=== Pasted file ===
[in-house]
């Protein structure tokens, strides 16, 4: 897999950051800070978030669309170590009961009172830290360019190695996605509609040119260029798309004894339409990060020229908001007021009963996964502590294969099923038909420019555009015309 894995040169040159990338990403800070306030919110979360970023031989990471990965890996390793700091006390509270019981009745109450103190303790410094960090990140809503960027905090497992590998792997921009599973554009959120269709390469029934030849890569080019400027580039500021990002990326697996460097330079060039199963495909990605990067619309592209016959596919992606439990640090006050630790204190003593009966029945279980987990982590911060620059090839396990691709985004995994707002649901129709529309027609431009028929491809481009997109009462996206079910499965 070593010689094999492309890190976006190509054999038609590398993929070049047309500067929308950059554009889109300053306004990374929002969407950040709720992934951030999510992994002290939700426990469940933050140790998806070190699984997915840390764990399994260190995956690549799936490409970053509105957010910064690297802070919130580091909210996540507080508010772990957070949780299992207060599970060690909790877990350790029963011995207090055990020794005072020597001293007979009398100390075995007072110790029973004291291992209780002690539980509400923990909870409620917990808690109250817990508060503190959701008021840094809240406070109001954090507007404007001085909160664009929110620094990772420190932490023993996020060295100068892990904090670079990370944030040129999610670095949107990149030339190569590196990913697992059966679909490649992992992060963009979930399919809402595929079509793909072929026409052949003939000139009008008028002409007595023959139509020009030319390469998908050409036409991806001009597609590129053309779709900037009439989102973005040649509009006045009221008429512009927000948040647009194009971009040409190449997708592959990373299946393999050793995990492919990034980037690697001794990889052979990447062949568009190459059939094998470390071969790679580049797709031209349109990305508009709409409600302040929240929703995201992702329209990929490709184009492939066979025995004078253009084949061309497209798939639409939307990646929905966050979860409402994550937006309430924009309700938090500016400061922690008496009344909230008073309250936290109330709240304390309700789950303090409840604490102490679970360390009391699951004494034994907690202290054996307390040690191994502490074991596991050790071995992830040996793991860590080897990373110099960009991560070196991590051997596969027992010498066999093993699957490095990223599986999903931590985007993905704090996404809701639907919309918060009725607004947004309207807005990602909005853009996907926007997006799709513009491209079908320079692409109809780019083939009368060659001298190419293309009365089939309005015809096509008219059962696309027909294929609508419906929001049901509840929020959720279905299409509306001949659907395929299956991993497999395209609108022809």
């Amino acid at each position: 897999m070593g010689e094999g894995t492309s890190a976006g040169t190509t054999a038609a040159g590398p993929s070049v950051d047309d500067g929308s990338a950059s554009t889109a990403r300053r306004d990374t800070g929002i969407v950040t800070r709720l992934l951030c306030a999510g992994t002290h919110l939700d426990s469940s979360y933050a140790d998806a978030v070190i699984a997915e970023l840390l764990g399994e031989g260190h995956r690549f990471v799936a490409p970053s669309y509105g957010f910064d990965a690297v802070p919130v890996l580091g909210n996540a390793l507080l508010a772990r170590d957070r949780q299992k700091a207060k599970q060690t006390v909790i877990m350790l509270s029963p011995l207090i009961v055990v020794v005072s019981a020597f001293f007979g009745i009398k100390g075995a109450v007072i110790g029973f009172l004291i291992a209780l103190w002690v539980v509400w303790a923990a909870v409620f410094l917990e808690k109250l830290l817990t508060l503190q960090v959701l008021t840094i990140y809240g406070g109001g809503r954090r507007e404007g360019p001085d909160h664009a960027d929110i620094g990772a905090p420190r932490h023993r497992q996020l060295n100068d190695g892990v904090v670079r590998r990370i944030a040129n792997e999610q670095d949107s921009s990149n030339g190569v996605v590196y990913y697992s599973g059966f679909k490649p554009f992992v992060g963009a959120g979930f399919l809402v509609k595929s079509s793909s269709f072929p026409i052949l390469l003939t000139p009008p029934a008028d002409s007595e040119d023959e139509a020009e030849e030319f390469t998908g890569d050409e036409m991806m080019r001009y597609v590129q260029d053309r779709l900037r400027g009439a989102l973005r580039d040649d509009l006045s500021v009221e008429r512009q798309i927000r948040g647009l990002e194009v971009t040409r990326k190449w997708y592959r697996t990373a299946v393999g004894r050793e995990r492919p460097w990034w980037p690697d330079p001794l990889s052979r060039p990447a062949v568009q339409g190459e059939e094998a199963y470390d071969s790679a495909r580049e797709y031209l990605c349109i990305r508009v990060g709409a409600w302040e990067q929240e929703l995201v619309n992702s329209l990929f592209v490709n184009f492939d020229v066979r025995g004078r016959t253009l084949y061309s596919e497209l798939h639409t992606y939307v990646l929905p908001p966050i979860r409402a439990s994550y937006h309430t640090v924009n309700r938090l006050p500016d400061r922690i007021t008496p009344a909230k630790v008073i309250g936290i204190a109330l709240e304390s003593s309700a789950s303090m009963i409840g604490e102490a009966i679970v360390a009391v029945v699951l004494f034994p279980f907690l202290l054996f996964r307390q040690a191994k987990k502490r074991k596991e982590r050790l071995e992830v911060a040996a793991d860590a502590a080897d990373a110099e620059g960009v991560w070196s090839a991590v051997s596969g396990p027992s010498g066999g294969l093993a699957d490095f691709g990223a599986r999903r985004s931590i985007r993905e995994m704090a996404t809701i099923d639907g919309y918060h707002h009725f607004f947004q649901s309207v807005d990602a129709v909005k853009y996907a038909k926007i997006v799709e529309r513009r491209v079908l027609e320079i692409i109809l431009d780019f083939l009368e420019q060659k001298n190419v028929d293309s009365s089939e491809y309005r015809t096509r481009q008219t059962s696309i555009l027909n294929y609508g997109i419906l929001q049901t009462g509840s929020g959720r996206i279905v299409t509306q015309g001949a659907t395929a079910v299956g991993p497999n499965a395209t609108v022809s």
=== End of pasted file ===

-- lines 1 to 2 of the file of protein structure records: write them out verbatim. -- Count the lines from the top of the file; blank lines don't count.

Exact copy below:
[in-house]
């Protein structure tokens, strides 16, 4: 897999950051800070978030669309170590009961009172830290360019190695996605509609040119260029798309004894339409990060020229908001007021009963996964502590294969099923038909420019555009015309 894995040169040159990338990403800070306030919110979360970023031989990471990965890996390793700091006390509270019981009745109450103190303790410094960090990140809503960027905090497992590998792997921009599973554009959120269709390469029934030849890569080019400027580039500021990002990326697996460097330079060039199963495909990605990067619309592209016959596919992606439990640090006050630790204190003593009966029945279980987990982590911060620059090839396990691709985004995994707002649901129709529309027609431009028929491809481009997109009462996206079910499965 070593010689094999492309890190976006190509054999038609590398993929070049047309500067929308950059554009889109300053306004990374929002969407950040709720992934951030999510992994002290939700426990469940933050140790998806070190699984997915840390764990399994260190995956690549799936490409970053509105957010910064690297802070919130580091909210996540507080508010772990957070949780299992207060599970060690909790877990350790029963011995207090055990020794005072020597001293007979009398100390075995007072110790029973004291291992209780002690539980509400923990909870409620917990808690109250817990508060503190959701008021840094809240406070109001954090507007404007001085909160664009929110620094990772420190932490023993996020060295100068892990904090670079990370944030040129999610670095949107990149030339190569590196990913697992059966679909490649992992992060963009979930399919809402595929079509793909072929026409052949003939000139009008008028002409007595023959139509020009030319390469998908050409036409991806001009597609590129053309779709900037009439989102973005040649509009006045009221008429512009927000948040647009194009971009040409190449997708592959990373299946393999050793995990492919990034980037690697001794990889052979990447062949568009190459059939094998470390071969790679580049797709031209349109990305508009709409409600302040929240929703995201992702329209990929490709184009492939066979025995004078253009084949061309497209798939639409939307990646929905966050979860409402994550937006309430924009309700938090500016400061922690008496009344909230008073309250936290109330709240304390309700789950303090409840604490102490679970360390009391699951004494034994907690202290054996307390040690191994502490074991596991050790071995992830040996793991860590080897990373110099960009991560070196991590051997596969027992010498066999093993699957490095990223599986999903931590985007993905704090996404809701639907919309918060009725607004947004309207807005990602909005853009996907926007997006799709513009491209079908320079692409109809780019083939009368060659001298190419293309009365089939309005015809096509008219059962696309027909294929609508419906929001049901509840929020959720279905299409509306001949659907395929299956991993497999395209609108022809």